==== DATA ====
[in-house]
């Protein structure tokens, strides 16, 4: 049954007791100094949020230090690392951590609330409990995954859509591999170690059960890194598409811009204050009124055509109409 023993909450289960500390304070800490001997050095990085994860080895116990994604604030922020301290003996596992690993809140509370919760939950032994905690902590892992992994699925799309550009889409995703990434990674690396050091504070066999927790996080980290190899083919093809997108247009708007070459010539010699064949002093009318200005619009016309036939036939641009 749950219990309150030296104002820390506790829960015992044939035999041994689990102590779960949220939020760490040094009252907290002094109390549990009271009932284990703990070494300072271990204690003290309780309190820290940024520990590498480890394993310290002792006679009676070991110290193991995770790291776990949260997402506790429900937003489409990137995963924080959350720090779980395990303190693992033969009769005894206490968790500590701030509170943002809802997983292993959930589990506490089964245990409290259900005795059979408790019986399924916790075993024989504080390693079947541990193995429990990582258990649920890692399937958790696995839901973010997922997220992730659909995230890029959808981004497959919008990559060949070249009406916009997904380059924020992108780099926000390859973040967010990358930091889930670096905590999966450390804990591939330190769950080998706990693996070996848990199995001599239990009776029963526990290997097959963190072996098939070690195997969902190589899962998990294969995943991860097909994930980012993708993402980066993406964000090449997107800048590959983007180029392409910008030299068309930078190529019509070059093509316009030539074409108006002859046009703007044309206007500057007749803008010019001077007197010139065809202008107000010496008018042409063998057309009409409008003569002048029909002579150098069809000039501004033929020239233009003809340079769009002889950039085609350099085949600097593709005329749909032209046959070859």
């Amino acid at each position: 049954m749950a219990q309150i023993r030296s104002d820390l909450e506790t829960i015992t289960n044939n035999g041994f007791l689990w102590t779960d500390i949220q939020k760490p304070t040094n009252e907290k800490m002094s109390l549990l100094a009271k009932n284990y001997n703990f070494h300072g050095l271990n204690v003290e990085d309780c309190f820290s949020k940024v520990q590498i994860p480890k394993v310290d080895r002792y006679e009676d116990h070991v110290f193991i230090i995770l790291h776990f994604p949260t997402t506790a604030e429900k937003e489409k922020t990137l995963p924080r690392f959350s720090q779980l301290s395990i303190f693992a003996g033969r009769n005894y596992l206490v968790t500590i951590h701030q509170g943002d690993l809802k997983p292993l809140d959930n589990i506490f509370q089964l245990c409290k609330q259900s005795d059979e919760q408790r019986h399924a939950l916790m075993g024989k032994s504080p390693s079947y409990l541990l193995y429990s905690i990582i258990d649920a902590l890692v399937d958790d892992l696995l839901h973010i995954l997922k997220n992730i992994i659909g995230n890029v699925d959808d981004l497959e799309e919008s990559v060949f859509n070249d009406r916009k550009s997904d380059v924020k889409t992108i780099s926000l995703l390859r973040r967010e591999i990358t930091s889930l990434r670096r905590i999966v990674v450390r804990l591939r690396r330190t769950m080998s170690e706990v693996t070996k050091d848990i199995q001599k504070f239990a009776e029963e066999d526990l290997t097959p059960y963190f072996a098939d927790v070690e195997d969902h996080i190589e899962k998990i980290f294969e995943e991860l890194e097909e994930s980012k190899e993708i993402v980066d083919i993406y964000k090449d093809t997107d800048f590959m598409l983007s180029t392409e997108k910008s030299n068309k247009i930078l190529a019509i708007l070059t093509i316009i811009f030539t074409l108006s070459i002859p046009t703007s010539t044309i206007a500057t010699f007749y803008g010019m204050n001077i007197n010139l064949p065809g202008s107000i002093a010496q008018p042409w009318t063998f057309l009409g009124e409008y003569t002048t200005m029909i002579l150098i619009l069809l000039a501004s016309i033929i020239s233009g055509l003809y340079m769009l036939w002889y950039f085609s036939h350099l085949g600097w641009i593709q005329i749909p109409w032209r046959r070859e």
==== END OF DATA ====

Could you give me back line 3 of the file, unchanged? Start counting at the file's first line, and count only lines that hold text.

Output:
């Amino acid at each position: 049954m749950a219990q309150i023993r030296s104002d820390l909450e506790t829960i015992t289960n044939n035999g041994f007791l689990w102590t779960d500390i949220q939020k760490p304070t040094n009252e907290k800490m002094s109390l549990l100094a009271k009932n284990y001997n703990f070494h300072g050095l271990n204690v003290e990085d309780c309190f820290s949020k940024v520990q590498i994860p480890k394993v310290d080895r002792y006679e009676d116990h070991v110290f193991i230090i995770l790291h776990f994604p949260t997402t506790a604030e429900k937003e489409k922020t990137l995963p924080r690392f959350s720090q779980l301290s395990i303190f693992a003996g033969r009769n005894y596992l206490v968790t500590i951590h701030q509170g943002d690993l809802k997983p292993l809140d959930n589990i506490f509370q089964l245990c409290k609330q259900s005795d059979e919760q408790r019986h399924a939950l916790m075993g024989k032994s504080p390693s079947y409990l541990l193995y429990s905690i990582i258990d649920a902590l890692v399937d958790d892992l696995l839901h973010i995954l997922k997220n992730i992994i659909g995230n890029v699925d959808d981004l497959e799309e919008s990559v060949f859509n070249d009406r916009k550009s997904d380059v924020k889409t992108i780099s926000l995703l390859r973040r967010e591999i990358t930091s889930l990434r670096r905590i999966v990674v450390r804990l591939r690396r330190t769950m080998s170690e706990v693996t070996k050091d848990i199995q001599k504070f239990a009776e029963e066999d526990l290997t097959p059960y963190f072996a098939d927790v070690e195997d969902h996080i190589e899962k998990i980290f294969e995943e991860l890194e097909e994930s980012k190899e993708i993402v980066d083919i993406y964000k090449d093809t997107d800048f590959m598409l983007s180029t392409e997108k910008s030299n068309k247009i930078l190529a019509i708007l070059t093509i316009i811009f030539t074409l108006s070459i002859p046009t703007s010539t044309i206007a500057t010699f007749y803008g010019m204050n001077i007197n010139l064949p065809g202008s107000i002093a010496q008018p042409w009318t063998f057309l009409g009124e409008y003569t002048t200005m029909i002579l150098i619009l069809l000039a501004s016309i033929i020239s233009g055509l003809y340079m769009l036939w002889y950039f085609s036939h350099l085949g600097w641009i593709q005329i749909p109409w032209r046959r070859e």